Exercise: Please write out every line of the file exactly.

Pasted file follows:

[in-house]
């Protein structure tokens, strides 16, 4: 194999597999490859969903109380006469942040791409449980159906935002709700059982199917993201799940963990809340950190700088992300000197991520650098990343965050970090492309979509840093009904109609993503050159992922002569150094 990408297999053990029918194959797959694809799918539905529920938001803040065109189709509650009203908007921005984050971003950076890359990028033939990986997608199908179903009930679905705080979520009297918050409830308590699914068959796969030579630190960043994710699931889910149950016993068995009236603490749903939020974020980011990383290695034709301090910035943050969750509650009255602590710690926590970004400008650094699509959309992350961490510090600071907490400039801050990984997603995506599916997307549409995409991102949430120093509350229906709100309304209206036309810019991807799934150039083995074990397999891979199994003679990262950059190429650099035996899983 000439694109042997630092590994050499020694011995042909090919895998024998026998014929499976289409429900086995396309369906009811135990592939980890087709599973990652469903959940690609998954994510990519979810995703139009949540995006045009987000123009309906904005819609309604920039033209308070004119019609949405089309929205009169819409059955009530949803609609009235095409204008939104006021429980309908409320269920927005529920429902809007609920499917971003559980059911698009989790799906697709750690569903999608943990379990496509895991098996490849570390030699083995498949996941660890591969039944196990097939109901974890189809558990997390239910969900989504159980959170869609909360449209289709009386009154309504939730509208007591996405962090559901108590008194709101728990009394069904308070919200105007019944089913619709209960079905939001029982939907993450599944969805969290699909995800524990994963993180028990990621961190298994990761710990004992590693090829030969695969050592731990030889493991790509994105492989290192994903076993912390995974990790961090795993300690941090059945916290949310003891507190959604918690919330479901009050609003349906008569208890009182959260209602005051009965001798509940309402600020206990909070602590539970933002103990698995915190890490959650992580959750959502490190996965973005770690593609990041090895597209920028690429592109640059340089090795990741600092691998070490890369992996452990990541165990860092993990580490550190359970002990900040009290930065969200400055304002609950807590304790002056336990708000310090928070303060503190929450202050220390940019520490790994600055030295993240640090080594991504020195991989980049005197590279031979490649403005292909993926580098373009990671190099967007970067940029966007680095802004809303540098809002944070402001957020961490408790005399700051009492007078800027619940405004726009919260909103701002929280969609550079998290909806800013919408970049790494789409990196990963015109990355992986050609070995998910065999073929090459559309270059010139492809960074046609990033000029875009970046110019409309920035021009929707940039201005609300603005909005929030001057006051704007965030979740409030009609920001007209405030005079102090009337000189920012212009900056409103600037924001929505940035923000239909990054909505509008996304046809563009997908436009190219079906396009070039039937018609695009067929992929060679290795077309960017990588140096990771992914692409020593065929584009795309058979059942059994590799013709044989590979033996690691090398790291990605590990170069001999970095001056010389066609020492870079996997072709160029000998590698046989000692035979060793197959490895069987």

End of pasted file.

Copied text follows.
[in-house]
């Protein structure tokens, strides 16, 4: 194999597999490859969903109380006469942040791409449980159906935002709700059982199917993201799940963990809340950190700088992300000197991520650098990343965050970090492309979509840093009904109609993503050159992922002569150094 990408297999053990029918194959797959694809799918539905529920938001803040065109189709509650009203908007921005984050971003950076890359990028033939990986997608199908179903009930679905705080979520009297918050409830308590699914068959796969030579630190960043994710699931889910149950016993068995009236603490749903939020974020980011990383290695034709301090910035943050969750509650009255602590710690926590970004400008650094699509959309992350961490510090600071907490400039801050990984997603995506599916997307549409995409991102949430120093509350229906709100309304209206036309810019991807799934150039083995074990397999891979199994003679990262950059190429650099035996899983 000439694109042997630092590994050499020694011995042909090919895998024998026998014929499976289409429900086995396309369906009811135990592939980890087709599973990652469903959940690609998954994510990519979810995703139009949540995006045009987000123009309906904005819609309604920039033209308070004119019609949405089309929205009169819409059955009530949803609609009235095409204008939104006021429980309908409320269920927005529920429902809007609920499917971003559980059911698009989790799906697709750690569903999608943990379990496509895991098996490849570390030699083995498949996941660890591969039944196990097939109901974890189809558990997390239910969900989504159980959170869609909360449209289709009386009154309504939730509208007591996405962090559901108590008194709101728990009394069904308070919200105007019944089913619709209960079905939001029982939907993450599944969805969290699909995800524990994963993180028990990621961190298994990761710990004992590693090829030969695969050592731990030889493991790509994105492989290192994903076993912390995974990790961090795993300690941090059945916290949310003891507190959604918690919330479901009050609003349906008569208890009182959260209602005051009965001798509940309402600020206990909070602590539970933002103990698995915190890490959650992580959750959502490190996965973005770690593609990041090895597209920028690429592109640059340089090795990741600092691998070490890369992996452990990541165990860092993990580490550190359970002990900040009290930065969200400055304002609950807590304790002056336990708000310090928070303060503190929450202050220390940019520490790994600055030295993240640090080594991504020195991989980049005197590279031979490649403005292909993926580098373009990671190099967007970067940029966007680095802004809303540098809002944070402001957020961490408790005399700051009492007078800027619940405004726009919260909103701002929280969609550079998290909806800013919408970049790494789409990196990963015109990355992986050609070995998910065999073929090459559309270059010139492809960074046609990033000029875009970046110019409309920035021009929707940039201005609300603005909005929030001057006051704007965030979740409030009609920001007209405030005079102090009337000189920012212009900056409103600037924001929505940035923000239909990054909505509008996304046809563009997908436009190219079906396009070039039937018609695009067929992929060679290795077309960017990588140096990771992914692409020593065929584009795309058979059942059994590799013709044989590979033996690691090398790291990605590990170069001999970095001056010389066609020492870079996997072709160029000998590698046989000692035979060793197959490895069987």